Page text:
Categorized | IN OUR COMMUNITY

Seward Co-op ‘seed program’ is a respected, nationwide model

Posted on 24 September 2018 by calvin

Seward Co-op first opened its doors in 1972, and along with the community it has grown and diversified over the years. Starting at 22nd and Franklin, the store expanded and moved to 2108 Franklin Ave. in 1998. An additional need for expansion brought it to its present location at 2823 Franklin Ave in 2009.

“But after a few years even with this space, we needed more room and we’re getting complaints about parking,” said Abby Rogosheske (photo right by Jan Willms), education and outreach coordinator for Seward Co-op. “We felt the need to open a second store at 317 E. 38th St., the Friendship Store. That store opened in 2015.”

At the same time, the co-op owners realized a central production facility was needed for the stores. That facility opened in 2015 in a former creamery building at 2601 E. Franklin. Downstairs is the production facility where all deli items, bakery items, and sausage are made for both stores. Upstairs houses the administrative offices. And because of zoning requirements, a storefront was needed, and so the Creamery Café was born.

“We thought also having a café was a good thing,” Rogosheske said. “Our manager, Sean, talks about a three-space concept: home, work, and community.” The café, as well as the stores, provides for a community gathering place.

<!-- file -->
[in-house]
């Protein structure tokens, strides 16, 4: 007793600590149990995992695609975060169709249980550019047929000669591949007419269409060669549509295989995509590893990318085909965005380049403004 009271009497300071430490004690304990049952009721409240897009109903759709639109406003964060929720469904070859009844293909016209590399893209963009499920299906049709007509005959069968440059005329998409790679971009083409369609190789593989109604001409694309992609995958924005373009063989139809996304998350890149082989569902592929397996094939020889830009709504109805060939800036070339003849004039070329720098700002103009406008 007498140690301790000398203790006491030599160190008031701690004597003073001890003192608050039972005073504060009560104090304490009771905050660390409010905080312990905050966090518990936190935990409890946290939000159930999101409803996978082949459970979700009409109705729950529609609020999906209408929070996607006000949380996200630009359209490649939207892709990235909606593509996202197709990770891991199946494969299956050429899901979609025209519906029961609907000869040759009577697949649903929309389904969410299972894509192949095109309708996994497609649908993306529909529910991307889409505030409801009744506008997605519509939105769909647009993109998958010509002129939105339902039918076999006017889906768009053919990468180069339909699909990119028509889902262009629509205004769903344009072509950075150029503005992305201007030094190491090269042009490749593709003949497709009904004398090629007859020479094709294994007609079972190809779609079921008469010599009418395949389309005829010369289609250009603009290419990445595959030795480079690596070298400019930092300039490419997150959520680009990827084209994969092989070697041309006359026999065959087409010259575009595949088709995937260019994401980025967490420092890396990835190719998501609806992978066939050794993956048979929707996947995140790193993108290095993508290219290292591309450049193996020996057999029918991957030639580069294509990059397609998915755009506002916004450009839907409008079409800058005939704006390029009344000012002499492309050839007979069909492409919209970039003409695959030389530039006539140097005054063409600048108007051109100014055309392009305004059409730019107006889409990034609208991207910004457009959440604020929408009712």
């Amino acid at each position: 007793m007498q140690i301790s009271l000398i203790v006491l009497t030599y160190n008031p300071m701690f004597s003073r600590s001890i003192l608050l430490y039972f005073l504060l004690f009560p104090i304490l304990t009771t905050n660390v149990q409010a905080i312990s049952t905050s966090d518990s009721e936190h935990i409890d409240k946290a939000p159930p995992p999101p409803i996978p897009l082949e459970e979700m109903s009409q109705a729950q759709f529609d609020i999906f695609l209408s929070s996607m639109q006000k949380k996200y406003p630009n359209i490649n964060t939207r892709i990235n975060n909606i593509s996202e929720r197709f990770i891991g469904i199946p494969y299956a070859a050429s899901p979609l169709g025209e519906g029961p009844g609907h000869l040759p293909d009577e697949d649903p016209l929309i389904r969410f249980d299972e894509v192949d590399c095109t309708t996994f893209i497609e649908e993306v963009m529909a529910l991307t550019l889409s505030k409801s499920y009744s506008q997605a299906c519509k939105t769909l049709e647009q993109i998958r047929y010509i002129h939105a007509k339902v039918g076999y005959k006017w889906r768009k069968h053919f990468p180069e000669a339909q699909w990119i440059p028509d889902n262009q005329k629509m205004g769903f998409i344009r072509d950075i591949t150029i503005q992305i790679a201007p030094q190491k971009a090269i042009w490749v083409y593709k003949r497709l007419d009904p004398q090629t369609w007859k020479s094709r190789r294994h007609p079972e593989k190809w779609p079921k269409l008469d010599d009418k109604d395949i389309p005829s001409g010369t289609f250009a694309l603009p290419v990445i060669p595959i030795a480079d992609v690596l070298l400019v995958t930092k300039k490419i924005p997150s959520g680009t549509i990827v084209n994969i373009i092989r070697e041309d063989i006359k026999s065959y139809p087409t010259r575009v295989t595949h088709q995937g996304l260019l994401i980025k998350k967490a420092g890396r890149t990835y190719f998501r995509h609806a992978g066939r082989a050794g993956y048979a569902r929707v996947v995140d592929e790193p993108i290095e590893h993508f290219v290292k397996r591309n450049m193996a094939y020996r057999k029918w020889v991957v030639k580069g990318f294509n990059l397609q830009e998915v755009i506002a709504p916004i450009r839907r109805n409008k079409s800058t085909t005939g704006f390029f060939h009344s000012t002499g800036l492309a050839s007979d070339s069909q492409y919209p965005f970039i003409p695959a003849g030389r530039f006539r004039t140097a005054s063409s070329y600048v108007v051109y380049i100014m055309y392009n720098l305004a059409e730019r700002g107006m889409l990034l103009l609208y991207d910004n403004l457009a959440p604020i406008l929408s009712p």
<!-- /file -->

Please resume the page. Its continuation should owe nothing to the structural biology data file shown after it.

Having the additional room has allowed the co-op to pursue several programs for the community. One of these is the seed program, which refers to a grant that the co-op can run. “The concept is that each of us plants a little seed,” Rogosheske said. The idea began with the opening of the co-op on 28th and Franklin. “It started as part of a March food drive,” Rogosheske explained. “All the co-ops have a friendly competition to see how much money and food we can raise. We ask customers to round up to the nearest dollar on a purchase. And that additional money goes for a food shelf.”

She said the drive was such a success that the cashiers said Seward Co-op should do this every month. “It was an entirely staff-led initiative,” Rogosheske continued. “So at that point, a committee was formed, and we as a staff choose one of the recipient organizations every month to receive the round-up. I facilitate the process, but specifically, the cashiers at the two stores and front of the house at the café are the ones who do this. They do the work, asking customers if they want to round up and if they want to hear about the organization.”